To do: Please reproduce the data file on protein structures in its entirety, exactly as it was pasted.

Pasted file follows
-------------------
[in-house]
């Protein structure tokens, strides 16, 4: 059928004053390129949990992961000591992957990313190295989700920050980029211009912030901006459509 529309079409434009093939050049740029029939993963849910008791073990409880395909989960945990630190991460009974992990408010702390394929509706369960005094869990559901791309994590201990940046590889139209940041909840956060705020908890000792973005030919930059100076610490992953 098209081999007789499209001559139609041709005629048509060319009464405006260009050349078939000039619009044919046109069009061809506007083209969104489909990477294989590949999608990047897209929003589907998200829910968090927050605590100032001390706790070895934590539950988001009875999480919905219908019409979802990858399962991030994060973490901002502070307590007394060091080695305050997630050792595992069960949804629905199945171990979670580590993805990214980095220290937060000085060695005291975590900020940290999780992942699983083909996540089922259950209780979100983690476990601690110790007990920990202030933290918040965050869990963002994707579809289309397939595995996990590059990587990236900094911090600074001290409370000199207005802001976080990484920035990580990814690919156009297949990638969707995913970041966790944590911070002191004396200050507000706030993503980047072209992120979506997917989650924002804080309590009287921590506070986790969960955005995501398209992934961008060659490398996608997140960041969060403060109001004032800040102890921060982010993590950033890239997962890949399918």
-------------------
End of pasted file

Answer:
[in-house]
């Protein structure tokens, strides 16, 4: 059928004053390129949990992961000591992957990313190295989700920050980029211009912030901006459509 529309079409434009093939050049740029029939993963849910008791073990409880395909989960945990630190991460009974992990408010702390394929509706369960005094869990559901791309994590201990940046590889139209940041909840956060705020908890000792973005030919930059100076610490992953 098209081999007789499209001559139609041709005629048509060319009464405006260009050349078939000039619009044919046109069009061809506007083209969104489909990477294989590949999608990047897209929003589907998200829910968090927050605590100032001390706790070895934590539950988001009875999480919905219908019409979802990858399962991030994060973490901002502070307590007394060091080695305050997630050792595992069960949804629905199945171990979670580590993805990214980095220290937060000085060695005291975590900020940290999780992942699983083909996540089922259950209780979100983690476990601690110790007990920990202030933290918040965050869990963002994707579809289309397939595995996990590059990587990236900094911090600074001290409370000199207005802001976080990484920035990580990814690919156009297949990638969707995913970041966790944590911070002191004396200050507000706030993503980047072209992120979506997917989650924002804080309590009287921590506070986790969960955005995501398209992934961008060659490398996608997140960041969060403060109001004032800040102890921060982010993590950033890239997962890949399918």